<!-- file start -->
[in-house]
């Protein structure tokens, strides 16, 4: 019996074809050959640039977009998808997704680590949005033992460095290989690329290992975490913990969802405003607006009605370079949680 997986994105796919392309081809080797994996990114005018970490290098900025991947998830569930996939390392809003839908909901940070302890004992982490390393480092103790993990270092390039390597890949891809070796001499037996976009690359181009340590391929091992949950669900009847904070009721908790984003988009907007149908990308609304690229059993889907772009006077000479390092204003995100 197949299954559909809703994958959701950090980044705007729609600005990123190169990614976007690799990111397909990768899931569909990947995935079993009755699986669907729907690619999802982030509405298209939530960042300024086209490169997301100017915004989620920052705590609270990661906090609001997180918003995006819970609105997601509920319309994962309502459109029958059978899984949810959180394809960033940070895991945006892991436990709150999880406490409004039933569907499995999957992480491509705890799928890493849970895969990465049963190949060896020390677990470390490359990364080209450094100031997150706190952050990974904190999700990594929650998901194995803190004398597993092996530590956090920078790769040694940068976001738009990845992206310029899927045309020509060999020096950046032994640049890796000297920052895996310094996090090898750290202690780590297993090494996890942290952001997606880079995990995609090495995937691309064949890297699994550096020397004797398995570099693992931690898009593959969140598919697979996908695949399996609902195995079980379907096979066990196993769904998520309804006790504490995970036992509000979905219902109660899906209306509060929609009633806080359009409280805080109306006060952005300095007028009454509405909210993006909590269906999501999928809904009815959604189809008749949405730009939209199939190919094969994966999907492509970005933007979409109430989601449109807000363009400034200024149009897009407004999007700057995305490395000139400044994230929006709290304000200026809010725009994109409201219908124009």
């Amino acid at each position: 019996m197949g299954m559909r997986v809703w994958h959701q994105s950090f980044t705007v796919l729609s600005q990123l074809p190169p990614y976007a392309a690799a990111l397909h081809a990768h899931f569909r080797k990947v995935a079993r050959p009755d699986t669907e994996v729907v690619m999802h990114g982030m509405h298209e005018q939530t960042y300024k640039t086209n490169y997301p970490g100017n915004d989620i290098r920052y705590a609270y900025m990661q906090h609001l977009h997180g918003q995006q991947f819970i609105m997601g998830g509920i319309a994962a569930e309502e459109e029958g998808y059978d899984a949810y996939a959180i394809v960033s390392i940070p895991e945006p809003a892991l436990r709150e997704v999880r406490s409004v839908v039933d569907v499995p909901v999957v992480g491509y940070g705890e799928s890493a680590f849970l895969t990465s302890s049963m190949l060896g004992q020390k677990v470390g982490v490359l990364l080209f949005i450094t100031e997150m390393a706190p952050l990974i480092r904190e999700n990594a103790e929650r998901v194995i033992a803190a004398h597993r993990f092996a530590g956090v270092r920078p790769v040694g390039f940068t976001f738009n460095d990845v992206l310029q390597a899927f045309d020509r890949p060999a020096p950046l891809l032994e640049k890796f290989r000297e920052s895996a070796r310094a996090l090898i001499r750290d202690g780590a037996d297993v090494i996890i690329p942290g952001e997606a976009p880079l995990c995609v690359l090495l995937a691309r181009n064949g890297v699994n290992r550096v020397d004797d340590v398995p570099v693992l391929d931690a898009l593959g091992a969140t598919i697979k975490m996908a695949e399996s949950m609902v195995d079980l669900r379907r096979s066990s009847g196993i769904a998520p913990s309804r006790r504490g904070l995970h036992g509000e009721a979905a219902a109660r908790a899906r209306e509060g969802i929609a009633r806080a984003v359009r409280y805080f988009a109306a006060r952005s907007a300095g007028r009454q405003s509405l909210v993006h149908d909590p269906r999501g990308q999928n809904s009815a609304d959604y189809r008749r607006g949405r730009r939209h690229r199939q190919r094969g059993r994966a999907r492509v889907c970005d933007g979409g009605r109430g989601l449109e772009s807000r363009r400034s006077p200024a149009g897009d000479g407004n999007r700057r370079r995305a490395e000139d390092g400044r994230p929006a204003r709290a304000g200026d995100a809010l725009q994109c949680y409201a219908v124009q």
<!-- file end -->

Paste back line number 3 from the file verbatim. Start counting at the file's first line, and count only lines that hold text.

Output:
């Amino acid at each position: 019996m197949g299954m559909r997986v809703w994958h959701q994105s950090f980044t705007v796919l729609s600005q990123l074809p190169p990614y976007a392309a690799a990111l397909h081809a990768h899931f569909r080797k990947v995935a079993r050959p009755d699986t669907e994996v729907v690619m999802h990114g982030m509405h298209e005018q939530t960042y300024k640039t086209n490169y997301p970490g100017n915004d989620i290098r920052y705590a609270y900025m990661q906090h609001l977009h997180g918003q995006q991947f819970i609105m997601g998830g509920i319309a994962a569930e309502e459109e029958g998808y059978d899984a949810y996939a959180i394809v960033s390392i940070p895991e945006p809003a892991l436990r709150e997704v999880r406490s409004v839908v039933d569907v499995p909901v999957v992480g491509y940070g705890e799928s890493a680590f849970l895969t990465s302890s049963m190949l060896g004992q020390k677990v470390g982490v490359l990364l080209f949005i450094t100031e997150m390393a706190p952050l990974i480092r904190e999700n990594a103790e929650r998901v194995i033992a803190a004398h597993r993990f092996a530590g956090v270092r920078p790769v040694g390039f940068t976001f738009n460095d990845v992206l310029q390597a899927f045309d020509r890949p060999a020096p950046l891809l032994e640049k890796f290989r000297e920052s895996a070796r310094a996090l090898i001499r750290d202690g780590a037996d297993v090494i996890i690329p942290g952001e997606a976009p880079l995990c995609v690359l090495l995937a691309r181009n064949g890297v699994n290992r550096v020397d004797d340590v398995p570099v693992l391929d931690a898009l593959g091992a969140t598919i697979k975490m996908a695949e399996s949950m609902v195995d079980l669900r379907r096979s066990s009847g196993i769904a998520p913990s309804r006790r504490g904070l995970h036992g509000e009721a979905a219902a109660r908790a899906r209306e509060g969802i929609a009633r806080a984003v359009r409280y805080f988009a109306a006060r952005s907007a300095g007028r009454q405003s509405l909210v993006h149908d909590p269906r999501g990308q999928n809904s009815a609304d959604y189809r008749r607006g949405r730009r939209h690229r199939q190919r094969g059993r994966a999907r492509v889907c970005d933007g979409g009605r109430g989601l449109e772009s807000r363009r400034s006077p200024a149009g897009d000479g407004n999007r700057r370079r995305a490395e000139d390092g400044r994230p929006a204003r709290a304000g200026d995100a809010l725009q994109c949680y409201a219908v124009q």